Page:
The second optimization step (resulting in FEA2) is based on matching the deflections measured in the field with the deflections in the model. The deflections are optimized to match the longitudinal profile. The results for the maximum load applied during the bending moment test are shown in Figure 10C for the longitudinal direction and in Figure 10D for the transverse direction.
The third version of the model (resulting in FEA3) is based on optimization to match the deflections in both the longitudinal and transverse direction, as well as by comparing the strains in the non-linear finite element model and the measured strains. The optimization procedure is shown in Figure 11A for the bending moment test and in Figure 11B for the shear test. For the bending moment test, the strains are the averaged values over the entire last load step. For the shear test, two measured strains are shown: the strains measured at the maximum load (1,509 kN), which was a short peak during the penultimate load step, and the averaged values over the entire last load step. The strains in the plots are corrected for the measurement of the strains caused by temperature and humidity, and are also corrected for the output at a load of 0 kN.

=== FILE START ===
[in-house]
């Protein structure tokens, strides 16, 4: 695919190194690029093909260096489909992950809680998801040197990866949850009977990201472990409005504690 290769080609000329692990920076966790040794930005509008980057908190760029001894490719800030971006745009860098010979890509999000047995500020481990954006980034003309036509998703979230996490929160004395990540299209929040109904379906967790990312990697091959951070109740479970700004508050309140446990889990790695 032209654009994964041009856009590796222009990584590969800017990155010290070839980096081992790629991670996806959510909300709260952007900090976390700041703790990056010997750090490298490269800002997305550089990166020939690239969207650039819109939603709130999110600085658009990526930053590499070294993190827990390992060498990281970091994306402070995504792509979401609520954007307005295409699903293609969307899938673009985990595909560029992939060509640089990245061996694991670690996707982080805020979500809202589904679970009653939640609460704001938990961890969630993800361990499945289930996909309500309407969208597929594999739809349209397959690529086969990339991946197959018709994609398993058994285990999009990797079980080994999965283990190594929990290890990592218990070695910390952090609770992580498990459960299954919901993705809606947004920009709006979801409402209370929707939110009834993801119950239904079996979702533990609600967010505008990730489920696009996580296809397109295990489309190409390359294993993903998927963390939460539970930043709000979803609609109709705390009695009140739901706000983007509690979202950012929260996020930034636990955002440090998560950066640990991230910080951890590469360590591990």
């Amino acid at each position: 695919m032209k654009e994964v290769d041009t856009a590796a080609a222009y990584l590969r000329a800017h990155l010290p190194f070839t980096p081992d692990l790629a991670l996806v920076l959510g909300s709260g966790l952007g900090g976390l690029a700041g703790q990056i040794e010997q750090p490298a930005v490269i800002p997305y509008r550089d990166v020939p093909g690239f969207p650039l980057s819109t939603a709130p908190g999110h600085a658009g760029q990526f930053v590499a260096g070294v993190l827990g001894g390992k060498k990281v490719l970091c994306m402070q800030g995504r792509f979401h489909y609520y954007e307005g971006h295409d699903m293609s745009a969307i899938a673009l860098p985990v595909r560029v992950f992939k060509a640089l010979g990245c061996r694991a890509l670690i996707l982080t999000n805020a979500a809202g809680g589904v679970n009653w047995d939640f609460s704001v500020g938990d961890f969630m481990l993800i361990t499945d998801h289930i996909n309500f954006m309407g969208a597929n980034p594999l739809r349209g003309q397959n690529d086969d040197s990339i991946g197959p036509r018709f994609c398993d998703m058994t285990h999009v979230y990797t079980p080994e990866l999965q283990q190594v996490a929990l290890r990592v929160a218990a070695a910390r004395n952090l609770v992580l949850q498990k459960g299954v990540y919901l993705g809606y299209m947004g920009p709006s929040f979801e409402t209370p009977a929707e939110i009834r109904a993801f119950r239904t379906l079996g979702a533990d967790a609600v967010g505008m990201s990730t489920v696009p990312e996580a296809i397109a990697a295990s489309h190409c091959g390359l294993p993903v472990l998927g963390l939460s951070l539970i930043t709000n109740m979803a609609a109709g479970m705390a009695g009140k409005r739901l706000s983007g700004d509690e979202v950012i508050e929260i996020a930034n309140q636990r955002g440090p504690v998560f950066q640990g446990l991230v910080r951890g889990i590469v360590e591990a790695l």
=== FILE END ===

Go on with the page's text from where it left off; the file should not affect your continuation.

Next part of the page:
Figure 11. Comparison between measured strains in transverse direction to strains from finite element models, with FEA2 and FEA3 the optimized models and FEA final the final model: (A) bending moment test; (B) shear test.
In a last optimization step (indicated with “FEA final” in the figures), the influence of the stiffness of the curb is evaluated. Since the reinforcement that connects the slab and the curb is limited, it may be that the curb does not contribute to the overall structural behavior. Figure 12 shows the outcome of the models with and without the curb as compared to the measured load-deflection response. Based on these results, we can conclude that at lower load levels the curb does not contribute to the overall structural behavior. At higher load levels, some contribution of the curb seems to occur. It is however a conservative approach to remove the contribution of the curb.